A former program director for Stevens-Henager College filed suit Friday in U.S. District Court, claiming her immediate supervisor made repeated, unwelcome sexual advances toward her in December 2010 while she and other colleagues were in Las Vegas on a business trip.
Court documents say that plaintiff Lee Berger, then associate dean of the Surgical Technology Program at both the Ogden and Salt Lake City campuses, reported the incident with her boss, Mario Merida, to the college's human resources office in March 2011, was demoted in April and then experienced a hostile work environment until she resigned in July of that same year.
Merida, Stevens-Henager's dean of Allied Health Sciences, is married with children a fact that Berger claimed made her feel safe. But around 11 p.m. on Dec. 3, Berger found herself alone with Merida after a business dinner on the town with other deans who had returned to their hotel rooms, leaving Berger and Merida to make their way back together.Passing by one of the shops, Merida offered to buy Berger a ring, which she says she declined.
As they paused near the Aria Hotel fountain, Berger said that Merida grabbed and kissed her. She responded by telling him his actions were unwelcome and highly inappropriate.
However, Merida allegedly persisted. Instead of going to his own room in the Monte Carlo Hotel, he allegedly followed Berger to hers, saying he wanted to "tuck her in." Forcing his way into her room, he allegedly climbed into bed with the fully clothed Berger, then kissed and fondled her. Berger claims she repeatedly told him no, but he lingered in the room until 4 a.m. and she locked the door behind him when he left.
The lawsuit said that Berger had been sexually assaulted as a teen, and Merida was aware of that fact. Upon her return to work after the incident, the lawsuit said she became ill, couldn't focus and did not want to face Merida or interact with him in the workplace. At one point, Berger said she asked him to explain his actions, and the answer he allegedly gave: "I just can't think straight when I'm around you."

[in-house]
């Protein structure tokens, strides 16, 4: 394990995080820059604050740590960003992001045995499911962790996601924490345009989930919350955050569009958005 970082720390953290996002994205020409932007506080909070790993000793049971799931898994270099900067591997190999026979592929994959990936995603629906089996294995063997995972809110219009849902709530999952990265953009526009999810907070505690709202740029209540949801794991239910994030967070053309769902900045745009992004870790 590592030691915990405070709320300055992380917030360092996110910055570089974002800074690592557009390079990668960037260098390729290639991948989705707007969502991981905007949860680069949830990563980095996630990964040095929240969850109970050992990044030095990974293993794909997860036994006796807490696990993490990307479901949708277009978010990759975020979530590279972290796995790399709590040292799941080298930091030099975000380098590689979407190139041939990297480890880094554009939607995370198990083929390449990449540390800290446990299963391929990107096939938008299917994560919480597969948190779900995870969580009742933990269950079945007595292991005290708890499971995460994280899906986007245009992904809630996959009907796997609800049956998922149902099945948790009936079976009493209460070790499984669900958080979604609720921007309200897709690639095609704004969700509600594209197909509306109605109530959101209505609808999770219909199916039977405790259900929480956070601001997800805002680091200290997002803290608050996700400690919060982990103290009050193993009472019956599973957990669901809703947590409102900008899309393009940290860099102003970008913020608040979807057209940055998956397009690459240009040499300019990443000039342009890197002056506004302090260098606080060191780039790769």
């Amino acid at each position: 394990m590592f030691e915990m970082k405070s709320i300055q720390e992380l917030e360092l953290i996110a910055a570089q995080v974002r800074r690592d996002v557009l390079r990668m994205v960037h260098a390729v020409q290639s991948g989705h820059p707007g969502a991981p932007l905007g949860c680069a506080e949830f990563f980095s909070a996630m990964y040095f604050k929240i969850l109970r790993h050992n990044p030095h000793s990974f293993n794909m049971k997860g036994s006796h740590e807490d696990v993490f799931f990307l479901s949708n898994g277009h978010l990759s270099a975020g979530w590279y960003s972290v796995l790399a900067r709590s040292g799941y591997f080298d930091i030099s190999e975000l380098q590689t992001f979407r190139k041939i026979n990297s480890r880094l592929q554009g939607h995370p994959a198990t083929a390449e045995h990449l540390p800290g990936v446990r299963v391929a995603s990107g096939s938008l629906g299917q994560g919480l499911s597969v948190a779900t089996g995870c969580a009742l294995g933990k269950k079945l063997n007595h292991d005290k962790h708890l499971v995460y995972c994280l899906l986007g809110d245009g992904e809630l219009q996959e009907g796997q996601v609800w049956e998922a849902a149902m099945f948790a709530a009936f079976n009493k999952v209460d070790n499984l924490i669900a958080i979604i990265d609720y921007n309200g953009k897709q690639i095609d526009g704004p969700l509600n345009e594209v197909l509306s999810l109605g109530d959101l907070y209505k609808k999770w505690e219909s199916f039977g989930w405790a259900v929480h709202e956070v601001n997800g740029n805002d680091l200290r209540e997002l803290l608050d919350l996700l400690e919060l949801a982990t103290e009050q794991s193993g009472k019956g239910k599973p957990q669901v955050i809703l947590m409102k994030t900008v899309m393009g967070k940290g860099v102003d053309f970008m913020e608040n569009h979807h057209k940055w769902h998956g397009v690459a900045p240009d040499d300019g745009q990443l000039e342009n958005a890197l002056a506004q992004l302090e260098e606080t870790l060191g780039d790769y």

Berger delayed reporting the incident until March 2011 due to fear, embarrassment and humiliation, the lawsuit says.
At the end of March, Berger was told an investigation was under way. However, the lawsuit says she was never interviewed as part of it. About one week later, Kent Keoppel, the college's chief human resources officer, invited her to a meeting and allegedly told her it was time "to put this matter to bed."
Berger was then demoted and stripped of her duties, the suit says, and her new job title as "site manager" had no defined responsibilities. In the weeks following, Berger said she was the subject of several threatening emails and was made to feel like an outsider.
Berger's suit names Stevens-Henager, Merida and the college's regional director, Vicky Dewsnup, as defendants and lays out several causes of action, including sexual assault and battery, intentional infliction of emotional distress, a hostile work environment and constructive discharge referring to the demotion that left her in a new position that had no real duties. The lawsuit also alleges that Merida and Dewsnup had told Berger to falsify data in accreditation reports.
Robert Sykes, an attorney based in Salt Lake City, is representing Berger in the federal lawsuit and has asked for a jury trial. Berger now resides in North Carolina and is employed as a surgical nurse, Sykes said.
In an email late Friday, Stevens-Henager CEO Eric Juhlin said that the college "is committed to upholding the highest legal and ethical standards for its employees and all those associated with the school."
"We will have no further comment regarding pending legal matters at this time," Juhlin said.